Even though the standards of beauty in our society and the representation of women in the media have changed, the struggle is far from over. For every size 12, 14 and 16 that we see on television there’s still 100 more size 0’s. There’s the 00 jean and the 000 jean. There’s still trolls online slamming the photos we share on Twitter, Facebook and Instagram forcing us to make our accounts private and block users.

What’s it going to take to win this war?

It’ll take you and me drowning out the noise, looking in the mirror and loving ourselves first. Then we pass that love along to one another by giving a compliment to a friend or a stranger.

And then what?  

And then we band together and do what Beyoncé told us to do and run the world.

It’s only a matter of time. 

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NOTE

* I would like to note that I’m purely speculating that these women were on drugs and that illegal substances caused their weight loss.

+ I’d also like to give a shout out to the naturally thin women of the world. You’re in this too, boo. Your body image issues are valid. I don’t want you to feel hated on because I love you and your naturally pin thin frame.

 

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My week as a single lady (sort of)

This week my lovely boyfriend, Matt, traveled up North to visit his grandfather.While a majority of my family lives within a 50km radius, Matt’s family lives in Australia, Montreal and the ultra-glam Sault Ste. Marie.Since we’re always spending time with my family I’m excited that he’ll have seven days and nights to fish, go on hikes, dabble in archery and catch up with his Papa.  

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Matt & Me

This means I’m sort of… kind of… pretending to be SINGLE. 

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Don’t get your gitch in a twist and alert the church elders. I’m not saying I’m putting on my freak-em dress and heading to the club. I love Matt very much and am finally at that stage in our relationship where I don’t have to shave my legs everyday and can send him on emergency tampon runs. Do you really think I would mess that up?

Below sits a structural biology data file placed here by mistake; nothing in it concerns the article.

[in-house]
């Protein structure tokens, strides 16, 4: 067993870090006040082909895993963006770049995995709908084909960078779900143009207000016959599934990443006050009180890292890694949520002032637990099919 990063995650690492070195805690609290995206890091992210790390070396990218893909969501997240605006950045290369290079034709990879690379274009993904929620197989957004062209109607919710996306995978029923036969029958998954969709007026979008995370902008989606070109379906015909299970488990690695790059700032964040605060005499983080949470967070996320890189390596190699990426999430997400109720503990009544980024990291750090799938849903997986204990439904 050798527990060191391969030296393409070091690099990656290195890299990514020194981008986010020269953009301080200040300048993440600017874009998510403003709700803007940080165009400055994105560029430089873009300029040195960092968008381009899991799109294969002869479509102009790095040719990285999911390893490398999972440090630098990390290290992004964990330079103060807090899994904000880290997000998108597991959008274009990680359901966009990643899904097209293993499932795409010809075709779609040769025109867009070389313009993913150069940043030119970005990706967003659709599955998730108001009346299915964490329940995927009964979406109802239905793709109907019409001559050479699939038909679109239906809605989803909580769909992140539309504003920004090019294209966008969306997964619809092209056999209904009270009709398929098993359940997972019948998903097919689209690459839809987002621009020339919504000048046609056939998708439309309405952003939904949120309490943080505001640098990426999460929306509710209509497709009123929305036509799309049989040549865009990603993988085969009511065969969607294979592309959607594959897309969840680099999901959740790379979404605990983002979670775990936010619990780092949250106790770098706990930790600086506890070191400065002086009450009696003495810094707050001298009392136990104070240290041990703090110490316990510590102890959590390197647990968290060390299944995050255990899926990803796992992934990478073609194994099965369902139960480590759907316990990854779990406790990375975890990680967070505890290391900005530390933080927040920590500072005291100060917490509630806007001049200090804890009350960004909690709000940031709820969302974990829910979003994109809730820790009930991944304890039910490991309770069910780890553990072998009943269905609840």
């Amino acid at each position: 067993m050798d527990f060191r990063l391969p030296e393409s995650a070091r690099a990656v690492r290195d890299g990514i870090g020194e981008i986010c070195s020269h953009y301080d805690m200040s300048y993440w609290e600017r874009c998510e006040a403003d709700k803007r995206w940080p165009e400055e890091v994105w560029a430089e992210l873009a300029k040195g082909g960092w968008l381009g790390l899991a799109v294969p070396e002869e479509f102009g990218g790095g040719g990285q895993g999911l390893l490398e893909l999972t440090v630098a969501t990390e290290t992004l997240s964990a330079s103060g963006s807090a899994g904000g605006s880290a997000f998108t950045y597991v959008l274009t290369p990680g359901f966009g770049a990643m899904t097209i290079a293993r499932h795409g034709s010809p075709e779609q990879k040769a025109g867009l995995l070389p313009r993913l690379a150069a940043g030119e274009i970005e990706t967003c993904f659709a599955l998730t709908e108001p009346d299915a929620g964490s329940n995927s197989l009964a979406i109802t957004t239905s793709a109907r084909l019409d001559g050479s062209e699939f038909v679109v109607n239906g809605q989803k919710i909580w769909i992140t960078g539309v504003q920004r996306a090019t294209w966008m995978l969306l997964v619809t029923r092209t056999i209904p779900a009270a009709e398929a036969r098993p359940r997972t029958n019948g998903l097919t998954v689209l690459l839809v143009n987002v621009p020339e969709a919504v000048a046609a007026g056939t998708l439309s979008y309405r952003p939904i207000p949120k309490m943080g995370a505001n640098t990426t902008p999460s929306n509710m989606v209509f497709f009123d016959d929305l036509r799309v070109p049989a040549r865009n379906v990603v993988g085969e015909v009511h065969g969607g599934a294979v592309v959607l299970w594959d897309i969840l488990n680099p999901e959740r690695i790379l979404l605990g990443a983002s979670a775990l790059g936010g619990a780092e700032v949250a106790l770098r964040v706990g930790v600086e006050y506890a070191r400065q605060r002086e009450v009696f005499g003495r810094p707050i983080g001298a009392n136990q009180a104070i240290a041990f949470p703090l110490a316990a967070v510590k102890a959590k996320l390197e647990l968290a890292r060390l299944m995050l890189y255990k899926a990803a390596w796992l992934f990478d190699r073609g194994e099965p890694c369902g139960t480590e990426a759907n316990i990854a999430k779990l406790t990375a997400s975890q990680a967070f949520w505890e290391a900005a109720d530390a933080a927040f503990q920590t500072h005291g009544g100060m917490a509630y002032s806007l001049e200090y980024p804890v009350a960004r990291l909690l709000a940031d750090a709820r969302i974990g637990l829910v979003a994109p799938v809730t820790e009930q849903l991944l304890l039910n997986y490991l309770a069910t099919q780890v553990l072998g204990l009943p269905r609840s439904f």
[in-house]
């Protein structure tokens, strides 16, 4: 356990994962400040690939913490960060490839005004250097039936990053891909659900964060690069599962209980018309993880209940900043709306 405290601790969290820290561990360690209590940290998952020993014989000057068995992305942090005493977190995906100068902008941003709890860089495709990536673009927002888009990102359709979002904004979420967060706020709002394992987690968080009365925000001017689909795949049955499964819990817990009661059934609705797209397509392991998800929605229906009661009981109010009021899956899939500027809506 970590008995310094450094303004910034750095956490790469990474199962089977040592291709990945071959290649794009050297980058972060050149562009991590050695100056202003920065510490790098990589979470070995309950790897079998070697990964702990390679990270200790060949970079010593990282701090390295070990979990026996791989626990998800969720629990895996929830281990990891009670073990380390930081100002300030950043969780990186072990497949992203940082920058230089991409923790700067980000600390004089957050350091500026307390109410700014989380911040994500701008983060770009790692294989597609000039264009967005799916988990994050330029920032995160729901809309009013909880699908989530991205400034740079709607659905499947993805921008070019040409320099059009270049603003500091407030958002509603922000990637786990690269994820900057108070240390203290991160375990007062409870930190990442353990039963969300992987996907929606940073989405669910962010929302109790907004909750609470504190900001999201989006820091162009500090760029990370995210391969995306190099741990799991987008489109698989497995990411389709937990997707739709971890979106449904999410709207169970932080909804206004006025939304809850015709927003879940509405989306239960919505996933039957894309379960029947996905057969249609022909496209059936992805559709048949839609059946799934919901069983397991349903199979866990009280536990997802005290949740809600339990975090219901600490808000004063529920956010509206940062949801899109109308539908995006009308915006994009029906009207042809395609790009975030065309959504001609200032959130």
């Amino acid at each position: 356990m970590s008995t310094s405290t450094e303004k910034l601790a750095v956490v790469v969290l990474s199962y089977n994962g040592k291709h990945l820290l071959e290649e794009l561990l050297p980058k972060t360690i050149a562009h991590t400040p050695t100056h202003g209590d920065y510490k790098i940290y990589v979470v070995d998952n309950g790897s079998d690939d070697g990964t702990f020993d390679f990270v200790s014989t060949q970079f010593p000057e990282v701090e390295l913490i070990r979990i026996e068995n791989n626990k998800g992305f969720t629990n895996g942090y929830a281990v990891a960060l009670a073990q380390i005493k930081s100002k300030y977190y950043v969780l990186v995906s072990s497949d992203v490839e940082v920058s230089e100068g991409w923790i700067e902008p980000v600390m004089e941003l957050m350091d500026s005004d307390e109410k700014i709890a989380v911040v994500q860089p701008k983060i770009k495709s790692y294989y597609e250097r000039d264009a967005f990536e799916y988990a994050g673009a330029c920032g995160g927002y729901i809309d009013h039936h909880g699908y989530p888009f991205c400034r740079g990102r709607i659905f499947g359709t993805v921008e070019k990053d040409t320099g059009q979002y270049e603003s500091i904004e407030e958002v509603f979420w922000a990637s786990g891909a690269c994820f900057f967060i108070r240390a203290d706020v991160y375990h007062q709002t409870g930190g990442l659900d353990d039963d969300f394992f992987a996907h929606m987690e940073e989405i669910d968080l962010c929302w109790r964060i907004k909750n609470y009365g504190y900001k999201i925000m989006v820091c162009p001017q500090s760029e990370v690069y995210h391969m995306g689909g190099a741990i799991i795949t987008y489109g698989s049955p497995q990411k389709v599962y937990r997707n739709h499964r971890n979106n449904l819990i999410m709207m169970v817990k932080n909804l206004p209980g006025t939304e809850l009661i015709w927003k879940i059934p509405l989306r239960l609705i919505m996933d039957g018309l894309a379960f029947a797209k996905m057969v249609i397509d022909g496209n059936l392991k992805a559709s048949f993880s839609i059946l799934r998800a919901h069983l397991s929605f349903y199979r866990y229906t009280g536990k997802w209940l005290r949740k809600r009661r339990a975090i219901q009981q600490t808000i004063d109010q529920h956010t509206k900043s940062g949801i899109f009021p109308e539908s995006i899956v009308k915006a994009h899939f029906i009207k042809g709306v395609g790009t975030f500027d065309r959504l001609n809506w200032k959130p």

Each week Matt and I run our schedules past each other but not this week! This week I’m doing
whatever I want, going wherever I want and spending however long I want inspecting my pores in the mirror. You know, girl things. It’s going to be seven days of girls nights in (wine, gossip and candy) and  girls nights out (wine, more gossip and candy runs at midnight). 

This long weekend is going to be busy! Tomorrow I’m working a wedding as part of my internship with a wedding planner and event stylist in Burlington, travelling to Guelph to visit my niece, and then of course going to the concrete jungle of Toronto for some much needed catch up time with my best girls. 

Even though I’m going to miss my guy terribly, we’ll be reunited next week and will be going to see Miranda Lambert at the Molson Amphitheater (my birthday gift from the boy). 

Alright ladies, tell me what you think. What do you do when your partner’s away? 

Don’t talk to me, I’m too busy eating Kraft Dinner

Every once in a while I’ll do things purposely to feel like a kid again.